(This essay originally appeared in Main Line Life newspaper on 7/16/08.)
As I see children being shuttled to their summer day camps, swim and tennis lessons, and play-dates I wonder if at any point in their childhood they will be allowed to just run free. Gone are the days when you could assume your child would be safe roaming the neighborhood on foot or on bikes with other kids on your street. And when you live in an area that is as developed and urban as ours is, the opportunity to explore the outdoors is also limited. I doubt whether most kids today will ever know, as I did growing up, the wonders of the clay pits.
The clay pits was one of those places that today’s constantly monitored children would never be allowed near. When I think of all the ways we could have been accidentally maimed or killed playing there, I still shudder. Our parents either had no idea what a dangerous place it was, or they just believed strongly in Darwin’s theory – maybe a few of us needed to be weeded out.
To get to the clay pits we had to hop a rusty, sagging, tetanus-riddled barbed-wire fence and then cross a field. The field was home to ten thousand discarded beer bottles, a plague of grasshoppers (think of the Hitchcock movie The Birds and replace the birds with grasshoppers and you’ve got it), and the occasional lurking rattlesnake. The grasshoppers spit an orangey-brown tobacco on you when they landed on you, which was about every two seconds. They were huge suckers, dry and raspy, bulgy-eyed and evil looking, and you ran through the field as fast as you could, dodging broken beer bottles, with your eyes half-closed, swatting all around yourself as they hurled themselves at you.
If you made it through the field alive, you had to cross an irrigation ditch, which was more of a trickle in certain sections, and in other parts a fairly deep trough up to your waist. I am certain now that the irrigation ditch was the dumping ground for every toxic chemical within a fifty-mile radius of our town, and was also home to mutant frogs, more snakes, and a brown foam that smelled curiously like root beer.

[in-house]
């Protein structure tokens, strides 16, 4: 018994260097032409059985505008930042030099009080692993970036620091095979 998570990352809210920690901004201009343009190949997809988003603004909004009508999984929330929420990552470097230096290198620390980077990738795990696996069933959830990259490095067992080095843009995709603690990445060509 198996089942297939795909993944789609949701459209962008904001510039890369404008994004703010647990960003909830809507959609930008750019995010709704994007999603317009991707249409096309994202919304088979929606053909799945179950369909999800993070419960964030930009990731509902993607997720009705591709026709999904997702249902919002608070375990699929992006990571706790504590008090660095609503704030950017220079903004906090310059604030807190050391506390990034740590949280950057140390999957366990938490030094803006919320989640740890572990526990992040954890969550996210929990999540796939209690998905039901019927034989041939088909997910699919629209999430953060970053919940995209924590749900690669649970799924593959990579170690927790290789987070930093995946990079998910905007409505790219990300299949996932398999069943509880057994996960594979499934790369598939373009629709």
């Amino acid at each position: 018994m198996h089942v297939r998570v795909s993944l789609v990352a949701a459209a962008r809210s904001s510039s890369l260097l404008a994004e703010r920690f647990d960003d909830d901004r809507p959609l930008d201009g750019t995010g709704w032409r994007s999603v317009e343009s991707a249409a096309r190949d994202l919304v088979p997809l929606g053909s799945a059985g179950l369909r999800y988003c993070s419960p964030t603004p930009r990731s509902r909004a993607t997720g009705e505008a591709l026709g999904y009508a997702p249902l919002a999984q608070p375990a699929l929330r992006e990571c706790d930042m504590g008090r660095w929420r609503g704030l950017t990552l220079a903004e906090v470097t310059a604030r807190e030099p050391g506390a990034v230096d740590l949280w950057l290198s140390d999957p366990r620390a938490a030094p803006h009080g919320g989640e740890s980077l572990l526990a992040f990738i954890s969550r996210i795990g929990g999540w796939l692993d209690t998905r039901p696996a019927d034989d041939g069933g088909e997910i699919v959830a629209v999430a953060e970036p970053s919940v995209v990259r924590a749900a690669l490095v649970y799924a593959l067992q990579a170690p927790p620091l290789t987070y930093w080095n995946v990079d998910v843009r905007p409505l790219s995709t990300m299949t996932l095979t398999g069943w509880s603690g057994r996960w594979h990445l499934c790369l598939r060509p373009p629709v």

There was a pond in the middle of the clay pits – we called it Green Pond. It was a dark emerald green and murky, and it glittered beckoningly. It looked exactly like the kind of pond you’d read about in the newspaper that kids would routinely drown in. Ignoring all posted danger signs, we built flimsy rafts out of old boards and whatever garbage was strewn about. There was always a lot of trash all around that area, because local residents found it more accessible than the dump.
One favorite pastime was poking through the mounds of discarded junk hoping to find treasure that would make us millionaires. One day we found a heap of discarded checkbooks with all the blank checks intact, and we wondered if we could spend them like real money. We didn’t know how checks worked, but we thought that if we just filled in an amount and took it to a bank teller, we would likely be able to get a huge sum of money. We debated this possibility for days, but in the end realized it wouldn’t work. Get rich schemes didn’t pan out in general, that much we knew from our own parents’ dreams.
It was in the clay pits that I received my first kiss, a feverish, furtive smooch that in addition to making me all swoony, unexpectedly made me sort of sad because it felt like the first step on the bridge to leaving my childhood – and the clay pits – behind. But as soon as the kiss was out of the way, I got back to being a kid for a while longer. My sisters and I ran wild and free, and we didn’t come home until the sun was beginning to sink behind the jagged, high peaks of the Rocky Mountains; until we were sweaty and filthy, clay dirt sticking in every crevice of our bodies.
The clay pits are no longer there. They were flattened out, filled in, and landscaped, reincarnated as a swanky golf course. I guess that’s what’s known as progress.